Anonymous Narayan said...

Congrats, Konrad. You've just won the understatement of 2009 award:

"Thankfully - I have a few decent planes to use."

:) Happy holidays to you and the family. See you in 2010.

20 December 2009 at 14:10  
Blogger Konrad said...

Thanks Narayan.

Happy Holidays to you and your family as well. Hi to Ray (I keep waiting for more ”Ray stories”).

Repeat after me (while clicking your heels 3 times) - “fishing in August, fishing in August, fishing in August”

Cheers,
Konrad

20 December 2009 at 20:31  
Blogger Konrad said...

Thanks Steve. Funny you called it the uber jointer - that is what the customer and I have been calling it too.

Best wishes,
Konrad

20 December 2009 at 20:32  
Blogger matt@thuja said...

I've always wondered how you did your buns, they certainly look like they perfect enough to have been cut by a machine (or just a really good woodworker)!

Take it easy,

Matt

20 December 2009 at 20:57  
Blogger Konrad said...

Thanks Matt. I will let you know the next time I am making one - I would be happy to show you.

Merry Christmas to you and Kate.
Cheers,
Konrad

21 December 2009 at 08:55  
Anonymous Anonymous said...

Konrad,

I love the way the side chamfers terminate at the transition from the bun to the throat. Another detail handled beautifully. I can't help thinking that would be a perfect sibling for my panel plane. Hmmmm?

Nice work. You've got another fortunate customer there.

Cheers

Dan

21 December 2009 at 19:43  
Anonymous Tom said...

Wow, thats a huge jointer...and a lot of sweet rosewood. Im always amazed by your flawless shellac job on the planes. Do you do any grain filling on the rosewood?

On the subject of french polishing, kind of, i had a question for you about shellac. I think i remember you saying that you use flakes. What solvent do you use? I cant seem to find "denatured alcohol" on any shelves in canada, making me wonder what it is called here. Many big orange stores have methyl alcohol or methyl hydrate, do you know if this is the same, similar?

28 December 2009 at 21:06  
Blogger Konrad said...

Hi Tom,

I do not use any grain filler on the Rosewood - I have never needed to. By the 5th or 6th coat, most of the grain is already filled with french polish.

I use the solvent from Lee Valley. I usually pick up a container or two every other time I am there. I don’t think methyl hydrate is the same thing... but I am certainly not an expert on solvents. You could check with Bob Flexner - he has several good books on finishing.

Cheers,
Konrad

28 December 2009 at 21:31  
Anonymous ChrisF said...

Tom, I've been able to find denatured alcohol at Shoppers Drug Mart. Go to the prescription counter and ask for it. It's available without prescription, but it's behind the counter (presumably to keep people from drinking it).

Other alcohols work fine, but evaporate at different speeds. Methyl alcohol (aka methanol or methyl hydrate) evaporates faster and is worse from a health perspective, isopropyl alcohol evaporates slower.

5 January 2010 at 13:43  
Blogger Konrad said...

Hey Chris,

Thanks for jumping in and providing this information! I will head to Shoppers Drug mart next time.

Cheers,
Konrad

5 January 2010 at 19:34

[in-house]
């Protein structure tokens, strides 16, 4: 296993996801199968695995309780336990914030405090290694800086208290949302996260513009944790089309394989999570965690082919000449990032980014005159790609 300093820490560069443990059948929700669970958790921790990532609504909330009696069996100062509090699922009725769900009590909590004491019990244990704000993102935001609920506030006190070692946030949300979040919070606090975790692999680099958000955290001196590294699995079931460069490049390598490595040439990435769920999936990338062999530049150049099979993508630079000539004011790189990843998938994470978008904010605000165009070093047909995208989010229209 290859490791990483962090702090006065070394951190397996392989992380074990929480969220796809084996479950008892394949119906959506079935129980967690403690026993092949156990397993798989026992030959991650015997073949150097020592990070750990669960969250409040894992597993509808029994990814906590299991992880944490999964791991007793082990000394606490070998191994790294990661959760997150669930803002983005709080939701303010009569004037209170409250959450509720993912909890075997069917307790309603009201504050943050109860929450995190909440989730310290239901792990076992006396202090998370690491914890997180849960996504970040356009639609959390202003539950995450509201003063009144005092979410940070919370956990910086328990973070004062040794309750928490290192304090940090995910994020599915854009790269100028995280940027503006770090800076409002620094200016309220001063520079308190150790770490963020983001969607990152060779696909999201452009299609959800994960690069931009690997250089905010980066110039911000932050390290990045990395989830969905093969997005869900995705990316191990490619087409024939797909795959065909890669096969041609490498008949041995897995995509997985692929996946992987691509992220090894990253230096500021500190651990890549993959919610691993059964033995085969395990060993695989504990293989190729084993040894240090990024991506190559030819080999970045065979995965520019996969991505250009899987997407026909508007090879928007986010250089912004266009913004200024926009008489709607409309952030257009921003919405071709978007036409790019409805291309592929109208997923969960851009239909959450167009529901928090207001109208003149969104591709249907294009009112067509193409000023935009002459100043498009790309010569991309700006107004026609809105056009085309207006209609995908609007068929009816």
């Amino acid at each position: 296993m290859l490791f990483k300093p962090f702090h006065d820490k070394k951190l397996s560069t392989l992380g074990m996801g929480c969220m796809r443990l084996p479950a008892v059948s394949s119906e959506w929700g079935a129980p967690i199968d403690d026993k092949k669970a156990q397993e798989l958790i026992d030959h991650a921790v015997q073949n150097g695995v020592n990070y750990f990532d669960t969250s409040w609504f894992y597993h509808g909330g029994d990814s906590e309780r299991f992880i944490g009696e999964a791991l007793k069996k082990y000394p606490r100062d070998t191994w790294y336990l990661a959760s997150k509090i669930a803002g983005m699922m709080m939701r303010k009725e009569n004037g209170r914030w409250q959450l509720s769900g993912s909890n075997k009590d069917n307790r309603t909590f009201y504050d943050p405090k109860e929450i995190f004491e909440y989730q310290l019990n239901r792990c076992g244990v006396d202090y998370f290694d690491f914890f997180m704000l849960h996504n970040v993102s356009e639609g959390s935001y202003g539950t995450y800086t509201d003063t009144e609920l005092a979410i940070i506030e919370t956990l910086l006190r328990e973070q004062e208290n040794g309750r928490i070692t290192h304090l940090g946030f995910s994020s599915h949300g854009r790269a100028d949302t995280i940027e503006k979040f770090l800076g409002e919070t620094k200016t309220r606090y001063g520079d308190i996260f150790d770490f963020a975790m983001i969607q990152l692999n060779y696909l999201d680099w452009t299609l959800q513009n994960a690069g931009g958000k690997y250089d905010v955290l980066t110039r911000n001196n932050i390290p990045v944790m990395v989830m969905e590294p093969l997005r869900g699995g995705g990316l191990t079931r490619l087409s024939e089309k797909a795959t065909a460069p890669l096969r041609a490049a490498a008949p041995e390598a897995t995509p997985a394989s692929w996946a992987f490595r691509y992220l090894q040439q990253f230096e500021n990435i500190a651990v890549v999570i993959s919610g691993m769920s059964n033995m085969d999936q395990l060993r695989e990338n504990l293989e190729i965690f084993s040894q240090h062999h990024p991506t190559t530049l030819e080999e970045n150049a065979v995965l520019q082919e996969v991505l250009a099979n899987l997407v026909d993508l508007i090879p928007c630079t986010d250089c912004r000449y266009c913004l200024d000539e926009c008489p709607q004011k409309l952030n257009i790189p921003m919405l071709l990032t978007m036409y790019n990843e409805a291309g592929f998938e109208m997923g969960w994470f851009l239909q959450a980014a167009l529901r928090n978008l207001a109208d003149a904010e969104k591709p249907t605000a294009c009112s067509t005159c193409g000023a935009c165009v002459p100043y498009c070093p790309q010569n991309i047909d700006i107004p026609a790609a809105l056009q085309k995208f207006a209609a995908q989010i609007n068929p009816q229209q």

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Friday, 18 December 2009

Just in time!


I am just finishing up three special XSNo.4 smoothers. Here are the details - in no particular order.


First - a Figured Rosewood filled XSNo.4ss smoother. This is the first plane in a series from this piece of wood and the other planes should be equally spectacular.



The grain in the rear infill is just insane! When I was roughing these planes out, I had no idea they would be this killer.





The next XS is infilled with some birds eye/curly English boxwood (oh to be so lucky!). This came from a piece of boxwood I picked up in England several years ago. Like the Brazilian above, the figure exceeded my earlier notions.








And last, but certainly not least is one of the last Mystery Rosewood planes. This is also one in a series and I am very pleased about the homes these last few Mystery Rosewood planes are going to.



The 28-1/2" A2 jointer is coming along nicely - I should be posting some photos in a day or two.

8 Comments:

Blogger David said...

Wow Konrad, these are real beauty!
How can some one use these? I would be scared to scratch the finish or drop them!!!
Again, real nice work!
David

18 December 2009 at 14:50  
Blogger teal and gold said...

I'd love to find one of those under the tree... Wowzerzz.

18 December 2009 at 15:29  
Anonymous Anonymous said...

It must take a great deal of time and patience to get the infill fitted and shaped that perfectly. I always thought I'd prefer a handled smoother, but looking at these, I'm not so sure.

18 December 2009 at 18:29  
Blogger Konrad said...

Thanks David. I know what you mean, but believe it or not - they get better with age and use. Dropping though... not good (trust me - I have done it).

Cheers,
Konrad

19 December 2009 at 19:44  
Blogger Konrad said...

Thanks T&G. It would be pretty cool to find one of these under the tree.

Cheers,
Konrad

19 December 2009 at 19:47  
Blogger Konrad said...

Fitting the infill and shaping has gotten much easier and faster over the years.

Un-handled planes are really under rated. Of the 4 smoothers on my bench, three are un-handled. The are incredibly comfortable and can be pushed, pulled and can take corners perfectly. If you ever get a chance, try one out.

cheers,
Konrad

19 December 2009 at 19:49  
Blogger David said...

Konrad, send me one so I can try;)
Take care!
And Happy Hollydays!

20 December 2009 at 14:38  
Blogger Konrad said...

Hey David - where are you geographically speaking? I do travel a fair amount and if I am in your neck of the woods you can try all of them - handled and otherwise.

Cheers,
Konrad

20 December 2009 at 20:35